Wednesday, January 4, 2012

To Find Dante's Inferno, Turn Left at Walden.

Every so often, when there is a rare break in the endless parade of vicissitudes that passes for life in our wildly careening culture, that part of my brain still capable of some level of introspection amidst the ADD haze coughs up a barrage of questions like a three-pack a day smoker on a stair-master. Questions of no small personal import like: "What is my life's great purpose, and am I fulfilling it?", "Have I lived up to my own expectations?", and "Why did I just spend so much money on toilet paper, canned food, and small bottles of propane?"

And, of course: "How did I end up HERE, of all places?"

After almost six months of living full time in the Driftless region, I have found myself asking that last one almost constantly of late, it's become like a mantra...or some sort of Zen koan lightly dipped in a tasty shell of bewilderment. Crunchy confusion flavor with small bits of pathos mixed in.

(Of course the notion of "ending up" is kind of a misguided one, as we all "end up" in something roughly analogous to a rectangular box when all is said and done, but how we get there is what makes life interesting, I suppose.)

In the spring of 2009 I purchased a 3-acre parcel of woodland as a place that I could go if life in the city became untenable. Various factors of a personal nature that could populate a novelette made me decide in favor of moving out here ahead of that point in time, but the fundamental basis was where I saw the Big Scary World headed, independent of my tiny ant-like private concerns. I've always been reasonably adept at reading the writing on the wall when I'm not actively beating my head against it, and the writing seemed to be getting much more urgent and full of exclamation points over the past few years. Whoever is in charge of said writing seemed to have discovered meth and fluorescent spray paint.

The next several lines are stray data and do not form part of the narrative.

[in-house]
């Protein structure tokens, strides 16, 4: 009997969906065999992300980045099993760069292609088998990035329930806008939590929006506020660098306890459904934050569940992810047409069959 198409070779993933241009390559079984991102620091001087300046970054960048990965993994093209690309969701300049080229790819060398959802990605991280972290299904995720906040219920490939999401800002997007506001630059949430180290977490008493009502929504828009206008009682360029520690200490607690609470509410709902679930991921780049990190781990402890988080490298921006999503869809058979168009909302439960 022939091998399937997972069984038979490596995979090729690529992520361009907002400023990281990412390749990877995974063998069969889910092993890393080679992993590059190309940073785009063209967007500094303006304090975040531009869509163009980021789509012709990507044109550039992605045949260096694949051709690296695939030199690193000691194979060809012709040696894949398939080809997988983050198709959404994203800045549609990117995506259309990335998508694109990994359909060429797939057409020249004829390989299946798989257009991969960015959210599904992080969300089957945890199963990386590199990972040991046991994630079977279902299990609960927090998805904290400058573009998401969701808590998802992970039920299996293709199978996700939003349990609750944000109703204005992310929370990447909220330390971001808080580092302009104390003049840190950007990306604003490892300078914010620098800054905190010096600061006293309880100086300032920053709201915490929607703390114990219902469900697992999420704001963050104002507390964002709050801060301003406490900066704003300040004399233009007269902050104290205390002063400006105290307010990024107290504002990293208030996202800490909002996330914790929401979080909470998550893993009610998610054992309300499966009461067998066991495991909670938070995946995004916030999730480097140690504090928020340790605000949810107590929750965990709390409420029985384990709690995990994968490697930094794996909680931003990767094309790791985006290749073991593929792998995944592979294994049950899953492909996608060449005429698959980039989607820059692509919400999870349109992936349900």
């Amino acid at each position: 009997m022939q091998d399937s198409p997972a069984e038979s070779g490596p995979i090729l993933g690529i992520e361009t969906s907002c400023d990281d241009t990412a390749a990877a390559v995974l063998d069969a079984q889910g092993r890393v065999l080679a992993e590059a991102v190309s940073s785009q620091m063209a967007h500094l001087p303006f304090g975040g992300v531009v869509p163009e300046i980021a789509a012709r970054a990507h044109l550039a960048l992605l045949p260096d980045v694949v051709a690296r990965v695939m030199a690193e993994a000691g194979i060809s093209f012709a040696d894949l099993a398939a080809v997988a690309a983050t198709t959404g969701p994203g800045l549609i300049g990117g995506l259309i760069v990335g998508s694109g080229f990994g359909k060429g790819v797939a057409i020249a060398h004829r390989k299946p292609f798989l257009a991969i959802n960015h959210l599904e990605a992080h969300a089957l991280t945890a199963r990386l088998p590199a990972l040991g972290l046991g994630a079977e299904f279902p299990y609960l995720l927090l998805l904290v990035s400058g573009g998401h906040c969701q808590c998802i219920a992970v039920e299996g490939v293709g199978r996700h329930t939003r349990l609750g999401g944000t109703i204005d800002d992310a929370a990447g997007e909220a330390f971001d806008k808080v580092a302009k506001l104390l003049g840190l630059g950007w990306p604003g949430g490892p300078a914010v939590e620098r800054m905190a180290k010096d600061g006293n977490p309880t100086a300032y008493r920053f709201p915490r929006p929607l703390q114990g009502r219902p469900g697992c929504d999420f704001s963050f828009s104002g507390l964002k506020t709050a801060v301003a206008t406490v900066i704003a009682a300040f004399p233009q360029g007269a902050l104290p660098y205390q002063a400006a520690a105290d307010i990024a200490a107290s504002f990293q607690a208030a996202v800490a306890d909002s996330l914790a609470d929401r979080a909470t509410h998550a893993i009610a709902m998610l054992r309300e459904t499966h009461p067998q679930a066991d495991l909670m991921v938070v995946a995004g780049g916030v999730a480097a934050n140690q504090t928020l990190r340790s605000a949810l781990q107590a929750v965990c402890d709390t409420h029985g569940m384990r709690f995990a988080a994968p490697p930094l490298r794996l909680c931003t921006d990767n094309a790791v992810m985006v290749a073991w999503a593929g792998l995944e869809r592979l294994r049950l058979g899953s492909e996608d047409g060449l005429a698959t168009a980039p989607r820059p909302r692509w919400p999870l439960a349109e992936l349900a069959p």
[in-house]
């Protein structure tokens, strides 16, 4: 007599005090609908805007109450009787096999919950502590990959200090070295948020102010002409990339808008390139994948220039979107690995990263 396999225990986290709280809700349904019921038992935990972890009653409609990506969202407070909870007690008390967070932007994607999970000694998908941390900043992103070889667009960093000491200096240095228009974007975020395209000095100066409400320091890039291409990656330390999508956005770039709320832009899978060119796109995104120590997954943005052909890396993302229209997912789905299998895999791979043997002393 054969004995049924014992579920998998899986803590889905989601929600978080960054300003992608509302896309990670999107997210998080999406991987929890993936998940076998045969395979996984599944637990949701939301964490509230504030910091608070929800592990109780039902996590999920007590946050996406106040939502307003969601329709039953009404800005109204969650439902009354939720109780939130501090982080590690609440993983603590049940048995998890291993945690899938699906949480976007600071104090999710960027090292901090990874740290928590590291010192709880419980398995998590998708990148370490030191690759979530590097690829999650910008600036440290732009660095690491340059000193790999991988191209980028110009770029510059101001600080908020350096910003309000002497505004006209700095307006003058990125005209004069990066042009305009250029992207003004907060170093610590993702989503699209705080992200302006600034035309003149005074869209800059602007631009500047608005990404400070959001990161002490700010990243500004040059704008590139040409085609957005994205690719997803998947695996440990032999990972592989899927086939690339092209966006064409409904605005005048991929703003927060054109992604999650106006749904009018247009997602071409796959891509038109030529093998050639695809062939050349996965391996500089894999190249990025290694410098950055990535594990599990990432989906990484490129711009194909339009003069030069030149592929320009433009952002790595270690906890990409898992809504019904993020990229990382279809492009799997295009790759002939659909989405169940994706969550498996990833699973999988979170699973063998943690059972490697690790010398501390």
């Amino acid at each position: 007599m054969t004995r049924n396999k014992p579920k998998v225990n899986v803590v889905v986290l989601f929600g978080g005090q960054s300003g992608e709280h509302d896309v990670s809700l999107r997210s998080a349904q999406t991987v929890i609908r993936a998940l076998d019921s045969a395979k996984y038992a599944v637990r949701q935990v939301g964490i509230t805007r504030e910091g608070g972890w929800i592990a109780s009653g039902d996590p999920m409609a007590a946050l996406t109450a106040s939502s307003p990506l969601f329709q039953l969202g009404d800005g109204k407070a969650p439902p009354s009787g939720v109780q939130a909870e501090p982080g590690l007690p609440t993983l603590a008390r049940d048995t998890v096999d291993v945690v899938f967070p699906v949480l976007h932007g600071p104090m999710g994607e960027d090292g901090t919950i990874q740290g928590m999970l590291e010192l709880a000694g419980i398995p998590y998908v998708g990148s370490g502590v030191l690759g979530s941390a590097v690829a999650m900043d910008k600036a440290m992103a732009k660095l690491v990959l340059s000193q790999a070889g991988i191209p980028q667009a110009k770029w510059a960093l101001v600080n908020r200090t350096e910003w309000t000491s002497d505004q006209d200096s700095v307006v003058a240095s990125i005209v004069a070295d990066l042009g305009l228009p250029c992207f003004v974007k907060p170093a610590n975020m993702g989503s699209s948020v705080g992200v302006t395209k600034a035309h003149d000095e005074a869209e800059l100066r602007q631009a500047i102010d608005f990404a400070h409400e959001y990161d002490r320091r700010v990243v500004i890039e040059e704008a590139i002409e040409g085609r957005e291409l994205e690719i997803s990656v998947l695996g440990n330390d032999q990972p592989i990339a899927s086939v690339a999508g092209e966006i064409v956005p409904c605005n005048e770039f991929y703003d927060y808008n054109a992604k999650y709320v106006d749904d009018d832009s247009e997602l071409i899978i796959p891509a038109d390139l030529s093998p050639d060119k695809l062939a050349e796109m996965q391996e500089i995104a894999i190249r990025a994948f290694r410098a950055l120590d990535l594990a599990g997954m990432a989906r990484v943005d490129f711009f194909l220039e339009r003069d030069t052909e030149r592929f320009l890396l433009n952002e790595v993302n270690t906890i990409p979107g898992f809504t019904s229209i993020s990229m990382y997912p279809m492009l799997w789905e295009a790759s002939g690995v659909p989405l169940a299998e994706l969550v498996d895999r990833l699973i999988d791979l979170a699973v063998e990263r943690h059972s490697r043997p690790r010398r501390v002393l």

Since my mid-teens, when I have not been making music or pondering the ramifications of various things that go "bump in the night", I have been researching trends in the arena of geopolitics, global economics, and resource and population issues. So roughly three long decades of watching the world be the world, basically.

Increasingly over the years, my maladaptive tendency towards catastrophic thinking has been mirrored in the macro-world to the point where the dour fantasy is becoming reality and genuine catastrophe is knocking at the door of our incredibly interdependent and brittle civilization, asking to borrow a cup of sugar while covertly casing the place. Some residual shred of my self-preservation instinct that had not yet drowned in lassitude and fatalism told me that I should respond to that knock by running away. I am generally a pretty brave person, but when the hand that knocks on the door is roughly the size of a global empire in an early stage of implosion, it's best to find a safe place high in a tree or deep underground when that particular giant falls. Further, to live an off-grid life where you contribute FAR less to a global system that is parasitically eating its host planet has some serious ethical appeal...and I still have those burdensome things...those ETHICS. No idea how I've hung onto them for so long but they are still there, like a persistent rash. They generally don't make for an easy journey, but I can go to my grave knowing that I'm not a total ass...only that I've ACTED like one now and again.

So I took up residence in my tiny little yurt on one of the hottest days of the year, finding that the trade off for leaving the city and it's amenities was too be directly confronted with nature...who is completely indifferent to our personal travails, though she be construed as kind and surly in turn in the minds of poets.